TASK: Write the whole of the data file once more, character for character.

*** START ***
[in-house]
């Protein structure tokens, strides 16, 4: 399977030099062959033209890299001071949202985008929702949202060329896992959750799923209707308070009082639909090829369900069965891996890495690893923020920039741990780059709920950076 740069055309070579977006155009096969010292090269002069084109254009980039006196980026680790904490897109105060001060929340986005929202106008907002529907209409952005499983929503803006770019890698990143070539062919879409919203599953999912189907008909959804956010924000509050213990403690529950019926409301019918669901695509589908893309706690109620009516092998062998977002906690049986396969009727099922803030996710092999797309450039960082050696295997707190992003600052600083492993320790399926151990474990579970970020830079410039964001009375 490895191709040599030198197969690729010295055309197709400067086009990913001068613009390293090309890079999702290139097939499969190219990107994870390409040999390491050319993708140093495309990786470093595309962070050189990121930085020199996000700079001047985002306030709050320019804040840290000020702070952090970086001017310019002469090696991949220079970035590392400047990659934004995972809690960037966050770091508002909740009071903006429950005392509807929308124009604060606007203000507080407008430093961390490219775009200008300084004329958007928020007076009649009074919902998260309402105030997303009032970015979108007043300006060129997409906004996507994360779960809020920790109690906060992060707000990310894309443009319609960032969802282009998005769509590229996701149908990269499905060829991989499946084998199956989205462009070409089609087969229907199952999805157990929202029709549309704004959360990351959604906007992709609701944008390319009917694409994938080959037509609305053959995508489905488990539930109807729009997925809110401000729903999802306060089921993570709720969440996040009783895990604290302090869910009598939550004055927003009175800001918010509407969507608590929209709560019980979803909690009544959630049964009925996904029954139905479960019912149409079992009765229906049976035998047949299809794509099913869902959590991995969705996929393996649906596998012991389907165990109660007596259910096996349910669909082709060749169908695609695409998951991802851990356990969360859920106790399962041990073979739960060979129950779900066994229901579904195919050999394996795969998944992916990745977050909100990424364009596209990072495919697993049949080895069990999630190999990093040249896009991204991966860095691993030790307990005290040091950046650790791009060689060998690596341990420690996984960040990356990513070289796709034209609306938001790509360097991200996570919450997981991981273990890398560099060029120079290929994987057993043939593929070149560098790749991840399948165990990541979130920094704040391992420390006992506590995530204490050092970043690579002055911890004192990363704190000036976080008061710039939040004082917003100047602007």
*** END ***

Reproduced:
[in-house]
């Protein structure tokens, strides 16, 4: 399977030099062959033209890299001071949202985008929702949202060329896992959750799923209707308070009082639909090829369900069965891996890495690893923020920039741990780059709920950076 740069055309070579977006155009096969010292090269002069084109254009980039006196980026680790904490897109105060001060929340986005929202106008907002529907209409952005499983929503803006770019890698990143070539062919879409919203599953999912189907008909959804956010924000509050213990403690529950019926409301019918669901695509589908893309706690109620009516092998062998977002906690049986396969009727099922803030996710092999797309450039960082050696295997707190992003600052600083492993320790399926151990474990579970970020830079410039964001009375 490895191709040599030198197969690729010295055309197709400067086009990913001068613009390293090309890079999702290139097939499969190219990107994870390409040999390491050319993708140093495309990786470093595309962070050189990121930085020199996000700079001047985002306030709050320019804040840290000020702070952090970086001017310019002469090696991949220079970035590392400047990659934004995972809690960037966050770091508002909740009071903006429950005392509807929308124009604060606007203000507080407008430093961390490219775009200008300084004329958007928020007076009649009074919902998260309402105030997303009032970015979108007043300006060129997409906004996507994360779960809020920790109690906060992060707000990310894309443009319609960032969802282009998005769509590229996701149908990269499905060829991989499946084998199956989205462009070409089609087969229907199952999805157990929202029709549309704004959360990351959604906007992709609701944008390319009917694409994938080959037509609305053959995508489905488990539930109807729009997925809110401000729903999802306060089921993570709720969440996040009783895990604290302090869910009598939550004055927003009175800001918010509407969507608590929209709560019980979803909690009544959630049964009925996904029954139905479960019912149409079992009765229906049976035998047949299809794509099913869902959590991995969705996929393996649906596998012991389907165990109660007596259910096996349910669909082709060749169908695609695409998951991802851990356990969360859920106790399962041990073979739960060979129950779900066994229901579904195919050999394996795969998944992916990745977050909100990424364009596209990072495919697993049949080895069990999630190999990093040249896009991204991966860095691993030790307990005290040091950046650790791009060689060998690596341990420690996984960040990356990513070289796709034209609306938001790509360097991200996570919450997981991981273990890398560099060029120079290929994987057993043939593929070149560098790749991840399948165990990541979130920094704040391992420390006992506590995530204490050092970043690579002055911890004192990363704190000036976080008061710039939040004082917003100047602007």